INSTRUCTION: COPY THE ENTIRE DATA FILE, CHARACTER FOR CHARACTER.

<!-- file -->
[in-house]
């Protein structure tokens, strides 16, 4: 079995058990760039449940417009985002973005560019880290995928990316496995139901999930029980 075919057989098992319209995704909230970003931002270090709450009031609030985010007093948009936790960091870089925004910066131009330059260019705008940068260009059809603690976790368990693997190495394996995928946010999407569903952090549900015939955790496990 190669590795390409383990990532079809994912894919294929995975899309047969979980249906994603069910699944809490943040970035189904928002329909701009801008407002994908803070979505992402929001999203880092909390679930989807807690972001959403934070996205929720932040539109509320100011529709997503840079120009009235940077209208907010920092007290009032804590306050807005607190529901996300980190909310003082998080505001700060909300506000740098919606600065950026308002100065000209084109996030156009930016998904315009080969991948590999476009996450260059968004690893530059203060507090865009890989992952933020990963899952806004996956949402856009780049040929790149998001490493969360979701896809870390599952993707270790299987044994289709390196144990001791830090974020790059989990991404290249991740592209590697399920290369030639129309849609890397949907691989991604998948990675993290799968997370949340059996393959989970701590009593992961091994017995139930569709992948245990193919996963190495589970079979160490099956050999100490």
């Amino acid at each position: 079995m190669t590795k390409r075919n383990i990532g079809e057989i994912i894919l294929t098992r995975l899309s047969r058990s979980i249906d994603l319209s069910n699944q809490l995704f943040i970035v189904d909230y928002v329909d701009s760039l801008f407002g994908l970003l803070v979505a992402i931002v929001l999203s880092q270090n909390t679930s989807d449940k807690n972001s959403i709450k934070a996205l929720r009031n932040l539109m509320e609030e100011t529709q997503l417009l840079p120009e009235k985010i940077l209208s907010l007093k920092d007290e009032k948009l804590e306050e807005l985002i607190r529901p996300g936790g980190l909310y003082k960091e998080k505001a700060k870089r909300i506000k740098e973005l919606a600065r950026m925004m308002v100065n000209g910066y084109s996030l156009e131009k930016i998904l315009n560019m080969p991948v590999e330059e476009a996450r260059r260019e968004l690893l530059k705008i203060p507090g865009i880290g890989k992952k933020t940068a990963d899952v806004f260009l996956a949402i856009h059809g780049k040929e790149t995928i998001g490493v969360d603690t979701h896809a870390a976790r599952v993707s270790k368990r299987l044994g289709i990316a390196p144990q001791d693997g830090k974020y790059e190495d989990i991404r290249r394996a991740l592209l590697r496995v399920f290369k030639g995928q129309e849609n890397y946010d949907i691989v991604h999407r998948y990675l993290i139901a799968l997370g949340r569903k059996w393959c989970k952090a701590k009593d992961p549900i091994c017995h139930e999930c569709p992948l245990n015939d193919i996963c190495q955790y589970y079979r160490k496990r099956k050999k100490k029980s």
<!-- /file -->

[in-house]
């Protein structure tokens, strides 16, 4: 079995058990760039449940417009985002973005560019880290995928990316496995139901999930029980 075919057989098992319209995704909230970003931002270090709450009031609030985010007093948009936790960091870089925004910066131009330059260019705008940068260009059809603690976790368990693997190495394996995928946010999407569903952090549900015939955790496990 190669590795390409383990990532079809994912894919294929995975899309047969979980249906994603069910699944809490943040970035189904928002329909701009801008407002994908803070979505992402929001999203880092909390679930989807807690972001959403934070996205929720932040539109509320100011529709997503840079120009009235940077209208907010920092007290009032804590306050807005607190529901996300980190909310003082998080505001700060909300506000740098919606600065950026308002100065000209084109996030156009930016998904315009080969991948590999476009996450260059968004690893530059203060507090865009890989992952933020990963899952806004996956949402856009780049040929790149998001490493969360979701896809870390599952993707270790299987044994289709390196144990001791830090974020790059989990991404290249991740592209590697399920290369030639129309849609890397949907691989991604998948990675993290799968997370949340059996393959989970701590009593992961091994017995139930569709992948245990193919996963190495589970079979160490099956050999100490």
């Amino acid at each position: 079995m190669t590795k390409r075919n383990i990532g079809e057989i994912i894919l294929t098992r995975l899309s047969r058990s979980i249906d994603l319209s069910n699944q809490l995704f943040i970035v189904d909230y928002v329909d701009s760039l801008f407002g994908l970003l803070v979505a992402i931002v929001l999203s880092q270090n909390t679930s989807d449940k807690n972001s959403i709450k934070a996205l929720r009031n932040l539109m509320e609030e100011t529709q997503l417009l840079p120009e009235k985010i940077l209208s907010l007093k920092d007290e009032k948009l804590e306050e807005l985002i607190r529901p996300g936790g980190l909310y003082k960091e998080k505001a700060k870089r909300i506000k740098e973005l919606a600065r950026m925004m308002v100065n000209g910066y084109s996030l156009e131009k930016i998904l315009n560019m080969p991948v590999e330059e476009a996450r260059r260019e968004l690893l530059k705008i203060p507090g865009i880290g890989k992952k933020t940068a990963d899952v806004f260009l996956a949402i856009h059809g780049k040929e790149t995928i998001g490493v969360d603690t979701h896809a870390a976790r599952v993707s270790k368990r299987l044994g289709i990316a390196p144990q001791d693997g830090k974020y790059e190495d989990i991404r290249r394996a991740l592209l590697r496995v399920f290369k030639g995928q129309e849609n890397y946010d949907i691989v991604h999407r998948y990675l993290i139901a799968l997370g949340r569903k059996w393959c989970k952090a701590k009593d992961p549900i091994c017995h139930e999930c569709p992948l245990n015939d193919i996963c190495q955790y589970y079979r160490k496990r099956k050999k100490k029980s």